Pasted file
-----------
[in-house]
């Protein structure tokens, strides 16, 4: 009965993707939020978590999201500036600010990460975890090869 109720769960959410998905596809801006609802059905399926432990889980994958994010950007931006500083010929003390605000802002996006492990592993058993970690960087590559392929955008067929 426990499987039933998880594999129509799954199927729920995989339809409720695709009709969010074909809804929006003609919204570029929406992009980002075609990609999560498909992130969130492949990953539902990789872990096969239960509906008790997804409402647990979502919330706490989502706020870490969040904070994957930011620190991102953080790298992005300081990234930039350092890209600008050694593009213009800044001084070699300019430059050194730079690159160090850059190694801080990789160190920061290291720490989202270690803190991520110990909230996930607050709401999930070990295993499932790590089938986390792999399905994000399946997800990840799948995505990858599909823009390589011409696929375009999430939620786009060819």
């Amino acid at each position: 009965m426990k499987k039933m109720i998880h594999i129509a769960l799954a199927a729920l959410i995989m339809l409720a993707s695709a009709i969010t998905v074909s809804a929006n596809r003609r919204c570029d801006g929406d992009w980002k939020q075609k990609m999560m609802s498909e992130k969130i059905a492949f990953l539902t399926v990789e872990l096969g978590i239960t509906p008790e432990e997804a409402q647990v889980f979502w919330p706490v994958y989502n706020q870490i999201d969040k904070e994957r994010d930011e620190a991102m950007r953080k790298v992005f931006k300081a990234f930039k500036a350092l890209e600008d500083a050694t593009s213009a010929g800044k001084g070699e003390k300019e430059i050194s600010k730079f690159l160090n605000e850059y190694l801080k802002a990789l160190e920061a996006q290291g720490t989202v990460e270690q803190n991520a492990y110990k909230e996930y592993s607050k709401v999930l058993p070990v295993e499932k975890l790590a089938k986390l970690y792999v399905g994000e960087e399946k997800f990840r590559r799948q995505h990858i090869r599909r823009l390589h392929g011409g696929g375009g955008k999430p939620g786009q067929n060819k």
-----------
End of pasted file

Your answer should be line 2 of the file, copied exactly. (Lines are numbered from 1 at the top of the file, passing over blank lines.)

């Protein structure tokens, strides 16, 4: 009965993707939020978590999201500036600010990460975890090869 109720769960959410998905596809801006609802059905399926432990889980994958994010950007931006500083010929003390605000802002996006492990592993058993970690960087590559392929955008067929 426990499987039933998880594999129509799954199927729920995989339809409720695709009709969010074909809804929006003609919204570029929406992009980002075609990609999560498909992130969130492949990953539902990789872990096969239960509906008790997804409402647990979502919330706490989502706020870490969040904070994957930011620190991102953080790298992005300081990234930039350092890209600008050694593009213009800044001084070699300019430059050194730079690159160090850059190694801080990789160190920061290291720490989202270690803190991520110990909230996930607050709401999930070990295993499932790590089938986390792999399905994000399946997800990840799948995505990858599909823009390589011409696929375009999430939620786009060819």